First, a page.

Is the European Parliament under threat from espionage?

Is the European Parliament under threat from espionage?

Germany's far-right Alternative for Deutschland (AfD) party is under fire.

On Wednesday, an advisor to the AfD's lead candidate in European elections Maximilian Krah was arrested and sacked for allegedly spying for China.

Krah has strongly denied being involved in the espionage, vowing to still stand in the upcoming European Parliament elections - just six weeks away.

This is the second time in a month the anti-immigrant party has faced corruption allegations, with another AfD EU candidate Petr Bystron denying accusations he received €20,000 to spread Kremlin propaganda.

"AfD is one of the most dangerous parties in Europe"

These scandals are very damaging to the party's image because both Krah and Bystron are widely supported by far-right members, warned politics professor Dr Hajo Funke.

The party doesn't just want "far-right extremists to vote in the European elections but also those who are frustrated, disappointed by the current government and even by the CDU as the opposition party. And against this backdrop, it's a scandal for them. Yes, and it's not getting any better," Funke told Euronews.

Funke says radicals in the populist party want Krah to stay because they seek a different kind of Germany.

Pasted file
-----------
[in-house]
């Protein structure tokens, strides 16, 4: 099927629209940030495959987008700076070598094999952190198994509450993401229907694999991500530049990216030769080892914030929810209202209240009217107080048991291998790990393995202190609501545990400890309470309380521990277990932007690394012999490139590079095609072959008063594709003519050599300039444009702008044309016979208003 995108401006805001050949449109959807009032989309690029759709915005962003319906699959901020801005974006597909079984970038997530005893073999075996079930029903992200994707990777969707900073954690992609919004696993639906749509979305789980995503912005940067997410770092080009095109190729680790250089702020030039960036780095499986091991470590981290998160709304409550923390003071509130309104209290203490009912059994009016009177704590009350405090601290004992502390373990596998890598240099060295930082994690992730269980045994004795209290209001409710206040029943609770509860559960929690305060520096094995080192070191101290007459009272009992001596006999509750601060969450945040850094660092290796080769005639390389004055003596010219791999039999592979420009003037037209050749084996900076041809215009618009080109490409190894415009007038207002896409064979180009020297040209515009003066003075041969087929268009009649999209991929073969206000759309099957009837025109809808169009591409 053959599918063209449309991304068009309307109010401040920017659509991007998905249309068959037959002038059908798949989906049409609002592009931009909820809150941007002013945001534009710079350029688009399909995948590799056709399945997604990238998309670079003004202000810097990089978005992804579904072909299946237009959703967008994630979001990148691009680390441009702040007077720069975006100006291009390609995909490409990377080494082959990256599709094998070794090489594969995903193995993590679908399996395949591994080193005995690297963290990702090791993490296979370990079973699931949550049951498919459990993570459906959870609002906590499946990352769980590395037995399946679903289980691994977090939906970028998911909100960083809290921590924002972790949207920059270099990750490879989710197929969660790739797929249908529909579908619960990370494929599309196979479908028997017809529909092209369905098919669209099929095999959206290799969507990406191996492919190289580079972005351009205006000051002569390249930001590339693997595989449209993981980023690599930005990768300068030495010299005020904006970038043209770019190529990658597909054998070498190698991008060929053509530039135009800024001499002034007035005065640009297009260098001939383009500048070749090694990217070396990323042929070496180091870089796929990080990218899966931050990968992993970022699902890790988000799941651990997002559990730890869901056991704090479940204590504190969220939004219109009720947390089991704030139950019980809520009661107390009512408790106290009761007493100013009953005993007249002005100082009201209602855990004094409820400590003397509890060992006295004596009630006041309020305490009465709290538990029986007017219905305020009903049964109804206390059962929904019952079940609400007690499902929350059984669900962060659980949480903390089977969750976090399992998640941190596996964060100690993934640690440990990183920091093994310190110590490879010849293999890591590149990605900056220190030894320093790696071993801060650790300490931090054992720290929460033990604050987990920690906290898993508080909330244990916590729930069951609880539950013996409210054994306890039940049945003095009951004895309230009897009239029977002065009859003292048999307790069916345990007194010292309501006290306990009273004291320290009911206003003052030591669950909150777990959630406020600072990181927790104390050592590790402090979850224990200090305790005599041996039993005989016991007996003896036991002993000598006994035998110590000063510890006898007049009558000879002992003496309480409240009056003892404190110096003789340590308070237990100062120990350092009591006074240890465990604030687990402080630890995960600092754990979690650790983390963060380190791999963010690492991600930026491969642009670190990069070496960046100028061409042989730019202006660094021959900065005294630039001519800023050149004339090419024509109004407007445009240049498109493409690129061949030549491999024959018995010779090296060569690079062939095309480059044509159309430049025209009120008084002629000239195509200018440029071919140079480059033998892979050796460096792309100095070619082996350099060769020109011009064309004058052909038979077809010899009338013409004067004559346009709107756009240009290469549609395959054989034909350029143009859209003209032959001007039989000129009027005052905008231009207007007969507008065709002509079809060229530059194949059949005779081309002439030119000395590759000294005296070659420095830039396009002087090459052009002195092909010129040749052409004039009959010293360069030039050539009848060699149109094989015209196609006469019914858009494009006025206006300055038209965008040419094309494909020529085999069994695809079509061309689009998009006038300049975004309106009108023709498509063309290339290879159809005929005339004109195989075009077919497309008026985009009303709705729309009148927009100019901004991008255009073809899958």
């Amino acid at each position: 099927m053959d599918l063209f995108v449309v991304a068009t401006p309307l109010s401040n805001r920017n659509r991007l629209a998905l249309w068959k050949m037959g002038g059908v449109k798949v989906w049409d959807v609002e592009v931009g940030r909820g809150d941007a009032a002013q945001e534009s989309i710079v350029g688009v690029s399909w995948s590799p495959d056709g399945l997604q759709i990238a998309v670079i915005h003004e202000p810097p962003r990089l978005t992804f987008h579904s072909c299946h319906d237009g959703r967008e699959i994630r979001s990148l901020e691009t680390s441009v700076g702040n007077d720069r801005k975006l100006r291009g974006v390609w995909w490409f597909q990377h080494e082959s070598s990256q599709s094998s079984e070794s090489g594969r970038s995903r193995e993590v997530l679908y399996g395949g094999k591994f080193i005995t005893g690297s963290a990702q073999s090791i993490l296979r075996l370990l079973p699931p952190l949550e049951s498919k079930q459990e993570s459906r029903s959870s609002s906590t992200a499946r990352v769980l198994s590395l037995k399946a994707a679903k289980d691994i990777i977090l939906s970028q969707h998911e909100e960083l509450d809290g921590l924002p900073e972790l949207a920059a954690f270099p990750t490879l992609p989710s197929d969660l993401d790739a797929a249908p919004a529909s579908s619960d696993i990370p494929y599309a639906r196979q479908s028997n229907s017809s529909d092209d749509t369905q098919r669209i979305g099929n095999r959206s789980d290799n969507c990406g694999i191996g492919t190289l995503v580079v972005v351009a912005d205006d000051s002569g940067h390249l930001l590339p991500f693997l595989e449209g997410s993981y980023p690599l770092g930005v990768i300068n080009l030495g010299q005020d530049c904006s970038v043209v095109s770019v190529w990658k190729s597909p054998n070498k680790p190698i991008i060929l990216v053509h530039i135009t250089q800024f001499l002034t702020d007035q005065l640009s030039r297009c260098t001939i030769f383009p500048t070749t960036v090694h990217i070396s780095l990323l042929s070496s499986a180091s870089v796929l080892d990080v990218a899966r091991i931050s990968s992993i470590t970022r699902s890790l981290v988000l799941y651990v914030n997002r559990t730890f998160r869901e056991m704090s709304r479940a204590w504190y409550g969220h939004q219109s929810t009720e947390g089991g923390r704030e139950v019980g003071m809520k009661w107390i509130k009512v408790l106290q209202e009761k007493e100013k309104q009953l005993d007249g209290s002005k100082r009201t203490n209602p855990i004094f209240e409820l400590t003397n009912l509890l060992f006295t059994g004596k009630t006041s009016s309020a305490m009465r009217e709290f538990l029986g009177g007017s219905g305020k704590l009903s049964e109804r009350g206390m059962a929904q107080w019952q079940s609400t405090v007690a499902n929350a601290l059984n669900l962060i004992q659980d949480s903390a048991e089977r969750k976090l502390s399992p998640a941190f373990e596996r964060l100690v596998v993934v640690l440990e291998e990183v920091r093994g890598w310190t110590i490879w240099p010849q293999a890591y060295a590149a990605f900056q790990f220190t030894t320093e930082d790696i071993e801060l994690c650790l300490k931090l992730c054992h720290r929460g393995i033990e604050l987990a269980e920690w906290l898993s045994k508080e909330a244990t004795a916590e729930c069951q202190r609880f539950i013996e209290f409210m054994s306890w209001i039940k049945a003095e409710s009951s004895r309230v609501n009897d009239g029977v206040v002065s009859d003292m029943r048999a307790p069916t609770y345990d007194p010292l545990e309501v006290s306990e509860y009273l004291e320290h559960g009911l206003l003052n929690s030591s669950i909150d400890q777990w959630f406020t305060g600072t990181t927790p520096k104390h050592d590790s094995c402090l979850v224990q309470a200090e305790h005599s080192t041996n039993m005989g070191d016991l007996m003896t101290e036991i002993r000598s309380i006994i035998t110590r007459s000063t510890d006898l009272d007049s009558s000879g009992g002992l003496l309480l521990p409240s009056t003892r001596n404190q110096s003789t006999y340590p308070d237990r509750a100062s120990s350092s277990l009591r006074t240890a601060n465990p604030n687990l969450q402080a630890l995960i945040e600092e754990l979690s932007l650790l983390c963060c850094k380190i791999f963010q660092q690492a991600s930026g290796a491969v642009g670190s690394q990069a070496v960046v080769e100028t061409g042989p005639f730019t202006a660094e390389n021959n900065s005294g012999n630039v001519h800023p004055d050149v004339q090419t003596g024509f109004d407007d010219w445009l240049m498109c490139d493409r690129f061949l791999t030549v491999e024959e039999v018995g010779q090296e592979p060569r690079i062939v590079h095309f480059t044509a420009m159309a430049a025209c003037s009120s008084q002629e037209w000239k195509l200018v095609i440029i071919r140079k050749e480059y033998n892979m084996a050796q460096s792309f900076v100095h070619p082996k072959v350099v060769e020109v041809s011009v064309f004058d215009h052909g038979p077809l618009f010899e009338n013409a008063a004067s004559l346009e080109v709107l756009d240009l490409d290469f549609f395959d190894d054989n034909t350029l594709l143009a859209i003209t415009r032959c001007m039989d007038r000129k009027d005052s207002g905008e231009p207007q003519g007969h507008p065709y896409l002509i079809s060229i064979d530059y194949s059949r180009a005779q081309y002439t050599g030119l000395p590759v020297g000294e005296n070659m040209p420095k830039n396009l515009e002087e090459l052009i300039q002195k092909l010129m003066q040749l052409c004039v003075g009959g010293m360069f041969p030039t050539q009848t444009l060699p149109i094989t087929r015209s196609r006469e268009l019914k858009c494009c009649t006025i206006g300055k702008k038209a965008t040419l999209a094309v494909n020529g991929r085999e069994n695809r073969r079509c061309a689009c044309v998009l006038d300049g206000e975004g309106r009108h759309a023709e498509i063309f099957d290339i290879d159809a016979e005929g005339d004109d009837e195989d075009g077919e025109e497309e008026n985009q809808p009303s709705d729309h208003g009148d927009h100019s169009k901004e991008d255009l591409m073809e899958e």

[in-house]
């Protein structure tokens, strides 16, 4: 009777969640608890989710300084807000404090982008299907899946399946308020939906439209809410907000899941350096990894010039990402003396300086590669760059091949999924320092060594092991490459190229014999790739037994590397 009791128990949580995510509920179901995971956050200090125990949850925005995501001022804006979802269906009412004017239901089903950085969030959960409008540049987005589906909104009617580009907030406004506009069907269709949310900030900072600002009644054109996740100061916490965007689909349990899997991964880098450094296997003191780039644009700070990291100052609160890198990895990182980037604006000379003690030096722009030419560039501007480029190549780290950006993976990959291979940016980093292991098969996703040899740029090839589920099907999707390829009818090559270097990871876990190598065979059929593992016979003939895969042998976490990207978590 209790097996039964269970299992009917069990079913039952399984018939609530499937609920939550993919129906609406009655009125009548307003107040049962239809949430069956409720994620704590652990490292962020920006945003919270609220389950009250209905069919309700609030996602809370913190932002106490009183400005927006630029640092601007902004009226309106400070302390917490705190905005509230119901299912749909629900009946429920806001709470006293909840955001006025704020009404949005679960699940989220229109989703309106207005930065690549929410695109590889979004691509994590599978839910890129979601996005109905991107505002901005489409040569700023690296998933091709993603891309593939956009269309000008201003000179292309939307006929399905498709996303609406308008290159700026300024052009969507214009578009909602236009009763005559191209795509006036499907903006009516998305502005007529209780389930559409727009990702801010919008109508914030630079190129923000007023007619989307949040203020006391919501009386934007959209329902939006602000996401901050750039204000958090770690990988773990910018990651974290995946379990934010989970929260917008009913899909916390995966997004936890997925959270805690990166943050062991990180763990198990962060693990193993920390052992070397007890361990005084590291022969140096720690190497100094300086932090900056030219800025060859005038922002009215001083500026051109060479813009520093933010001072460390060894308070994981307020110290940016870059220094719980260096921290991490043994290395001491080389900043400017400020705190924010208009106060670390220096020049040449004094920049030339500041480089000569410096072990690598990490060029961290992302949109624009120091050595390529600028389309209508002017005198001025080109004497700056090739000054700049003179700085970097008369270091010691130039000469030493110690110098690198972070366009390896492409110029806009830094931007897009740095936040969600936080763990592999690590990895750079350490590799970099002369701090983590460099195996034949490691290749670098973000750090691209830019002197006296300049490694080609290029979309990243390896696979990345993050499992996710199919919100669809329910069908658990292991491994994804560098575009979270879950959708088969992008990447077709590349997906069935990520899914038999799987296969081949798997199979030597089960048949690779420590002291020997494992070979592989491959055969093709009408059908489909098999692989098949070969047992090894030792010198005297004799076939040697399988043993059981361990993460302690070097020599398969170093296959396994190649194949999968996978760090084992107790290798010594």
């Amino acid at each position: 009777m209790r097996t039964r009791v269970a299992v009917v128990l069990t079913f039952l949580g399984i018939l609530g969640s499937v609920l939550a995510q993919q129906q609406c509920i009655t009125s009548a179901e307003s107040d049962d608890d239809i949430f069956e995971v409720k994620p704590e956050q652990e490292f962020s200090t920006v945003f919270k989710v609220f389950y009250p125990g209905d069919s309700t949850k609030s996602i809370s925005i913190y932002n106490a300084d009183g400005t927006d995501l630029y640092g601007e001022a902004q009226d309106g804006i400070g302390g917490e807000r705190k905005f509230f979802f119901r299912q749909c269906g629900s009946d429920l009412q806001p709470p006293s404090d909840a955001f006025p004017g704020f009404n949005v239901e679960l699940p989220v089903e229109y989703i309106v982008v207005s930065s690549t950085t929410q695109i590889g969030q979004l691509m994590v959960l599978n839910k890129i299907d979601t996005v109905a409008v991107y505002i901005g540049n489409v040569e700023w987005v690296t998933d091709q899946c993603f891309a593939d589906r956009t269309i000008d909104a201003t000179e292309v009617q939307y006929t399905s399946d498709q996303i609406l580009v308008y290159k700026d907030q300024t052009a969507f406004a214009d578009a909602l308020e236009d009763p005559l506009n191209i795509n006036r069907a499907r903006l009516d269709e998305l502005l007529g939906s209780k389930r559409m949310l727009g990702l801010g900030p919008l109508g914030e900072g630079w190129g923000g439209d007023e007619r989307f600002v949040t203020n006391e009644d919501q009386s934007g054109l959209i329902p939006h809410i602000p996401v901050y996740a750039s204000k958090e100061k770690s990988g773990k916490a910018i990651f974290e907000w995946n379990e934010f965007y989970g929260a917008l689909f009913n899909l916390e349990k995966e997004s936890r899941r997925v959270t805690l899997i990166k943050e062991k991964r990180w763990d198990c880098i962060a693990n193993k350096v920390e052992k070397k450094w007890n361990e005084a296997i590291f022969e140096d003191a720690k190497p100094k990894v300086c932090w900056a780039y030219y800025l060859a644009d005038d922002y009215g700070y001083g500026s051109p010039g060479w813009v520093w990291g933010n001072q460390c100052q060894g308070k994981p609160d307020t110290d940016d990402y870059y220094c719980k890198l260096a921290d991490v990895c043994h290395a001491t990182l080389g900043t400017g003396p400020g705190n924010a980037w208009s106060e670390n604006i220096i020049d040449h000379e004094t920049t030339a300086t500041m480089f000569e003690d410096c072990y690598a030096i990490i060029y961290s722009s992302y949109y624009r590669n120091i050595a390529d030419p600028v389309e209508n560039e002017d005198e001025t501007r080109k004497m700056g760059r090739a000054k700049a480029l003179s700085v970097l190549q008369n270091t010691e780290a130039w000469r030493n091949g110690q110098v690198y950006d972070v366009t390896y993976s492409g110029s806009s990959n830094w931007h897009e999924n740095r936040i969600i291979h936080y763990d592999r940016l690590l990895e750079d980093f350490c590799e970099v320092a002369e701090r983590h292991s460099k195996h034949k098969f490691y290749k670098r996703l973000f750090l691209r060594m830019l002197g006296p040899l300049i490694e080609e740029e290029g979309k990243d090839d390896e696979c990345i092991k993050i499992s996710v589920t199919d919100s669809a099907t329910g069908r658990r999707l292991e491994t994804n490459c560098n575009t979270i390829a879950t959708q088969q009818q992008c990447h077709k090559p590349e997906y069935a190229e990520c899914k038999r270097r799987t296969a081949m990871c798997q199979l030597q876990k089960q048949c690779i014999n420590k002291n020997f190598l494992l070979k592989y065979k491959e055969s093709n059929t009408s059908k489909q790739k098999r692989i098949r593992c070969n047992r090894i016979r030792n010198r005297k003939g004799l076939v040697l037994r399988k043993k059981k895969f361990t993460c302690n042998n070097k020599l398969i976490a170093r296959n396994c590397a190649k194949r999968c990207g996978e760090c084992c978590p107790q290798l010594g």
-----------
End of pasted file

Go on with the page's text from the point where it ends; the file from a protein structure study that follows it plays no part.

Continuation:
"They want an ethno-nationalist, racist republic," he explained.

Although AfD is not the only right-wing party in Europe, it is the most 'influential' and "one of the most dangerous," Funke continued.

The expert also wasn't surprised by the allegations.

"There have actually been accusations against Maximilian Krah all along, constant accusations against Bystron," he noted. "They are two very radical representatives within the far-right wing of this party."

Allegations could be the tip of the iceberg

Intelligence agencies have been sounding the alarm that authoritarian networks are using espionage tactics to gain political, military and diplomatic advantages across Europe, for several years.

Many fear that if the AfD were to get into power they could change the constitution and get rid of state-funded media that holds them to account.

Krah didn't respond to Euronews' request for comment.

The German Bundestag met on Thursday to discuss Russia and China's threat to European democracy.

Member of Bundestag, Konstantin von Notz, called the AfD "a disgrace to this house and to our entire country."

Both Krah and Bystron remain candidates for the AfD in the EU Parliamentary election, although Krah is not attending the opening event of the party's European election campaign this weekend.